My girls are growing up fast, and I'm thankful for modern technology that allows us to Skype and keep in touch when I'm on the road. At home it's always great to sit down with a good bottle of wine (I've become somewhat of a collector over the past few years) and look at pictures and hear stories of life when I was away - then throw myself back into family life with gusto! Stephanie is often very busy with her ballet school and I like to take the opportunity to have the girls to myself, because I know it won't be long before I'm back on the road again. Now that Bella's at school I see her less, but she's started requesting "some of Daddy's music" in the car, so I must be doing something right :)
Name: Christopher Gabbitas
Voice: Second baritone
Birthday: Not really relevant….
Joined The King's Singers: February 2004
Composer: G. F. Handel
Concert venue: It varies, but it’s currently the Koerner Hall at the Royal Conservatory of Music in Toronto, Canada.
City: Again, it’s very hard to say. Hong Kong and San Francisco are always up there….
Book: Foucault’s Pendulum (Umberto Eco)
Film: Impossible! Three options are…Classic film – The Sting; Modern film – The Shawshank Redemption; Silly film – This is Spinal Tap.
Opera: I don’t really like opera much, but I do think Peter Grimes (Benjamin Britten) and Fidelio (Ludwig van Beethoven) are pretty special.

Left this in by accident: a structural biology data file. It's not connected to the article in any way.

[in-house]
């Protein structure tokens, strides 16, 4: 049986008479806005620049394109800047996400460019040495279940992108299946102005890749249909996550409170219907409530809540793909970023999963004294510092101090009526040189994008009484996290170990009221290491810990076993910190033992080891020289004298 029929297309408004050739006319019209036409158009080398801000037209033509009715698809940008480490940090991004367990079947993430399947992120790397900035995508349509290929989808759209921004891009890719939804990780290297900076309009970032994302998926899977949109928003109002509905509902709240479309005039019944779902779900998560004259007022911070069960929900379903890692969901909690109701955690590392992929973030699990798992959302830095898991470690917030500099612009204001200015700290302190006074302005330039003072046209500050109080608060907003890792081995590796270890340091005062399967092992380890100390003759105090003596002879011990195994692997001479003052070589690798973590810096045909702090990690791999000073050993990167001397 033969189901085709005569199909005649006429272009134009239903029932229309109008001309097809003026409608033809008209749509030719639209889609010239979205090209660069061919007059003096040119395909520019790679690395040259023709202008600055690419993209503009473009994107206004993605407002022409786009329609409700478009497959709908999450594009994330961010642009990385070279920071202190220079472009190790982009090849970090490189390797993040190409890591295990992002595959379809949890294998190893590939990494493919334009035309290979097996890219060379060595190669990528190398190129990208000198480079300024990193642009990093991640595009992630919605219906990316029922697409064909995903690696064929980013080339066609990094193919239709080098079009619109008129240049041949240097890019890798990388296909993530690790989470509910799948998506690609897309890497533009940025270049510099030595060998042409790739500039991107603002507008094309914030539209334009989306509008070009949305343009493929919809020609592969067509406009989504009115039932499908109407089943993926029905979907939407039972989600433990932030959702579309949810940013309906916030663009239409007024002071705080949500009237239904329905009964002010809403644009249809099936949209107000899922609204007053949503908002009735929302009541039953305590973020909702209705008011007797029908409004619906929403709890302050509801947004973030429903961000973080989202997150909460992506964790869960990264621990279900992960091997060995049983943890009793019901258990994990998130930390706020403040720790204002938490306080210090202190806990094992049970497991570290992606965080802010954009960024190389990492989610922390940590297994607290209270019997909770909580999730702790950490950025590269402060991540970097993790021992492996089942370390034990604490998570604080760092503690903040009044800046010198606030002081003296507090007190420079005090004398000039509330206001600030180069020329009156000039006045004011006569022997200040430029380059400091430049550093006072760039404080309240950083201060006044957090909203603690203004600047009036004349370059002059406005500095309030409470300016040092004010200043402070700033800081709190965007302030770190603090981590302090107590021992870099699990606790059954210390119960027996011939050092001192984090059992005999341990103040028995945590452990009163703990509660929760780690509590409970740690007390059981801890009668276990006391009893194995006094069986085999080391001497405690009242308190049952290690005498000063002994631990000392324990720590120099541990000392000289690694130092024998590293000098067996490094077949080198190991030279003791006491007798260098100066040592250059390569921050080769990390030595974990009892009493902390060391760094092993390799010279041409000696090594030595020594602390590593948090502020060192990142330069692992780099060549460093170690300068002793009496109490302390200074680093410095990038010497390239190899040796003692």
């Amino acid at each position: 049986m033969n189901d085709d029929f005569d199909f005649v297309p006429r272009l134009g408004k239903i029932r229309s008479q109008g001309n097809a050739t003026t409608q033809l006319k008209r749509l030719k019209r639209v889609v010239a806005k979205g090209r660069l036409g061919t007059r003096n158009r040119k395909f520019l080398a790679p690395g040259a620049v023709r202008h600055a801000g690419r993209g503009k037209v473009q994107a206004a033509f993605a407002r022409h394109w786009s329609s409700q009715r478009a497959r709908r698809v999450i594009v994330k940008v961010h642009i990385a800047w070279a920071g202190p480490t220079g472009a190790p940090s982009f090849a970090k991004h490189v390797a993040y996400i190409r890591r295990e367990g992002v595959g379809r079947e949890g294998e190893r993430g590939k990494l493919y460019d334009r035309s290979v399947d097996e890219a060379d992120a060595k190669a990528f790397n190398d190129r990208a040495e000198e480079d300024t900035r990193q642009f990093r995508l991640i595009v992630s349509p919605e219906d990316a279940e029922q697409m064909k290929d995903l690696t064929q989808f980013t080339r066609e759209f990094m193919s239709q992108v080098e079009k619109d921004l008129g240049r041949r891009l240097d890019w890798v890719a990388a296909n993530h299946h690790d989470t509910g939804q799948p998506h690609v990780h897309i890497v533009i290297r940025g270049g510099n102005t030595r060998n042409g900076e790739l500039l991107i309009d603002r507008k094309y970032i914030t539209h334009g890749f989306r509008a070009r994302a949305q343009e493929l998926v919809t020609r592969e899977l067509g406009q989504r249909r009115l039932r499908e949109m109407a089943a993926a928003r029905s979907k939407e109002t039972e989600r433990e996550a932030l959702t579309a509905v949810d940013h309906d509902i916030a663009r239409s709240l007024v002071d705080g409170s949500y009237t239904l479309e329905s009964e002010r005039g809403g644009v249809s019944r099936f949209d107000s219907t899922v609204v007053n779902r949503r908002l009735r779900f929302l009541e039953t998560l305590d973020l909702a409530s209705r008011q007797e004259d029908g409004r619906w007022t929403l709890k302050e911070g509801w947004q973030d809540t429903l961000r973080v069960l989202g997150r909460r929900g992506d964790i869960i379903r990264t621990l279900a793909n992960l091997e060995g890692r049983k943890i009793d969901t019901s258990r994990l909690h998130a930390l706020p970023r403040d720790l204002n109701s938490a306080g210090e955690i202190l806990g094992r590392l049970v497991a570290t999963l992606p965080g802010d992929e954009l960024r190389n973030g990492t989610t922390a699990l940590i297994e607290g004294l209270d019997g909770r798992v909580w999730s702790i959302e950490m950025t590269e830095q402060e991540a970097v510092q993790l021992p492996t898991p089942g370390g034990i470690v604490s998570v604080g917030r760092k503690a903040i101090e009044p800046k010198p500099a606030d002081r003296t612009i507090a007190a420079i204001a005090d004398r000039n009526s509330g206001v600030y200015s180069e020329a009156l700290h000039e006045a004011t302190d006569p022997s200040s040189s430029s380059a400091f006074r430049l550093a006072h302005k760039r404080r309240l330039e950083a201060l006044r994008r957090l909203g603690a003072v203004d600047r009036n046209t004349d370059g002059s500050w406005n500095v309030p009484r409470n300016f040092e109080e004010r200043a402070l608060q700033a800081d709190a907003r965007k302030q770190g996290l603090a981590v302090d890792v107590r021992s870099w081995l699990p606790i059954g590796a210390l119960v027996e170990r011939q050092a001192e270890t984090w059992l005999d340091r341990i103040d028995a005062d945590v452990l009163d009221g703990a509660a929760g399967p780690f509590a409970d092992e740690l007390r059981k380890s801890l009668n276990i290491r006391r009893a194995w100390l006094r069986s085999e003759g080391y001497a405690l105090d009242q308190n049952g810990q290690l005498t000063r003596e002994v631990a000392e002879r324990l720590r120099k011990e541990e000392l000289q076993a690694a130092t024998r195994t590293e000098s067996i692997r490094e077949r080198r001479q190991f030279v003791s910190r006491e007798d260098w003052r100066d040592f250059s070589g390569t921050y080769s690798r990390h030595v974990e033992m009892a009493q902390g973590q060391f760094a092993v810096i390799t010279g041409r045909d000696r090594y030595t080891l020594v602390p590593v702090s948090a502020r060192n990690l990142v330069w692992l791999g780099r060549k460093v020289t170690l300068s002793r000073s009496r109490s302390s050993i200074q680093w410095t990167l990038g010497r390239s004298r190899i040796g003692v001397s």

Musical: Sweeney Todd
Pop artist or band: This is difficult as my iPod playlists are eclectic and often-changing, but three bands I return to regularly are Massive Attack; Apes, Pigs and Spacemen; and Incognito
Newspaper: The Telegraph
Magazine: Private Eye
Three things you'd have on a desert island: A pair of cufflinks given to me by Stephanie, the King James Bible and a pack of cards.
1. Is there anything unexpected you always take with you on tour?
A jar of Marmite.
2. Do you have any special tour routines?
I do brain-gym before concerts.
3. Is there anything on British television that you miss particularly when you're on tour?
Any series that Stephanie and I are into at that point in time! Recently it’s been Downton Abbey, Sherlock Holmes, Glee and The Big Bang Theory.
4. What's your favourite country for food?
5. Describe your perfect evening.
Cooking dinner for the family, spending ten minutes in the cellar picking out the perfect bottle to complement the food, eating all together and then curling up in front of a movie.